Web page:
Processing change orders, addressing on-going budget considerations, and mitigating unforeseen circumstances that may affect a team's ability to meet initial project expectations are all part of the core skills and competencies involved in the Monitoring Process Group. Seasoned managers keep the momentum moving forward and guard the project against stalling by actively monitoring progress and using foresight and quick response to address project challenges. While the other process groups occur sequentially, Monitoring and Controlling hover over the whole project and so, happen throughout the project and are not linear. What does it encompass? According to PMBOK® GUIDE, these are "processes required to track, review and regulate the progress and performance of the project.
Typically activities to be performed in the monitoring and controlling group:
- Identify any areas in which changes to the plan are required
- Initiate the corresponding changes (The truth is, you can't assume you'll always stay on plan. In fact, it's likely as not that you won't).
- In this group, you often need to get back on track, where you compare plan to actual, measure variance and take corrective action.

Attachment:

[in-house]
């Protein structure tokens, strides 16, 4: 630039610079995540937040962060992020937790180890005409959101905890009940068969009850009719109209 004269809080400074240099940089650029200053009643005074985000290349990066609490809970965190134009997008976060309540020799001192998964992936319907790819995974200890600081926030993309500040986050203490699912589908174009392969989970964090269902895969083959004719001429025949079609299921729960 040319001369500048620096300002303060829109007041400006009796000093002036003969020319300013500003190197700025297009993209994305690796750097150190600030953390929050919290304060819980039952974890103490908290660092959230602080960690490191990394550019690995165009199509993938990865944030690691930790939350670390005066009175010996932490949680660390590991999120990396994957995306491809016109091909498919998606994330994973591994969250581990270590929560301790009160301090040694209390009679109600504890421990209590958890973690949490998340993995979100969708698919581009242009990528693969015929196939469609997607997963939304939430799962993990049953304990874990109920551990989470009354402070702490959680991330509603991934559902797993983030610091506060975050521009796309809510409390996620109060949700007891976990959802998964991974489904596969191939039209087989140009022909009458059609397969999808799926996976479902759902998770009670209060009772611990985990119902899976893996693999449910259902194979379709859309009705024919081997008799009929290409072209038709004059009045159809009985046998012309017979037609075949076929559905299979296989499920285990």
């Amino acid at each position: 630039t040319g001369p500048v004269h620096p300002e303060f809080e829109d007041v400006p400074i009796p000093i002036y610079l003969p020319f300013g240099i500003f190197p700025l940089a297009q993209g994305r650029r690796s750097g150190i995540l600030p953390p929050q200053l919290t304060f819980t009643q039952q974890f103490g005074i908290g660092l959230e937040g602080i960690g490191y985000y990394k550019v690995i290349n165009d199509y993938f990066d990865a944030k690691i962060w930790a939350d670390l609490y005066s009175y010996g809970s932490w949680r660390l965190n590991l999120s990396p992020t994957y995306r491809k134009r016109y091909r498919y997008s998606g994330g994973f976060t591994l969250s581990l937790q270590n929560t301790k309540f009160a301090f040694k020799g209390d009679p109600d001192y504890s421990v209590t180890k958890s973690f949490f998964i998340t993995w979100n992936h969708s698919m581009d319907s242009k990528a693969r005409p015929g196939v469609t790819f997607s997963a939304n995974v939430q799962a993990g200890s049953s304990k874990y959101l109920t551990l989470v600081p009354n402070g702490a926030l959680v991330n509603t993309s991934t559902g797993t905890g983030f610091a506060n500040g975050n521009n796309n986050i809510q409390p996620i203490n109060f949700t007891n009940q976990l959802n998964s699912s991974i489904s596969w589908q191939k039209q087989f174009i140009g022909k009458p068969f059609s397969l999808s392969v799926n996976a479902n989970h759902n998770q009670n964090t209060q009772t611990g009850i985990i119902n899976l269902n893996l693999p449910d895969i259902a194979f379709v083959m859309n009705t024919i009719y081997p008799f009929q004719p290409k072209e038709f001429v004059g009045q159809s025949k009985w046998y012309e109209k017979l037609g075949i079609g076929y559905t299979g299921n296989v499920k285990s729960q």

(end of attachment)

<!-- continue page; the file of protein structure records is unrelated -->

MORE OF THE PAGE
The biggest challenge of this process group is to bring the project to a successful close which means completing it on time and within the budget allotted. The bottom line is that while these process groups are not necessarily easy to implement, not doing so means the team may never realize the full benefits of their highly strategic projects.
Typically activities to be performed in the monitoring and closing group:
- Not only do you formally close the project but you also get sign-off and acceptance from the customer.
- The project manager should formally close the project by archiving records, holding a lessons learned session, making final payments, closing contracts and celebrating and releasing the team.
- Lessons learned along with other historical information should be centrally archived to be used as input to future projects to prevent reinventing the wheel.
10 Areas of Project Management
Integration - This is covered first in the PMBOK® Guide, but it's about bringing together everything you know so that you are managing your project holistically and not in individual process chunks.
Scope - It is the way to define what your project will deliver. Scope management is all about making sure that everyone is clear about what the project is for and what it includes. It covers collecting requirements and preparing the work breakdown structure.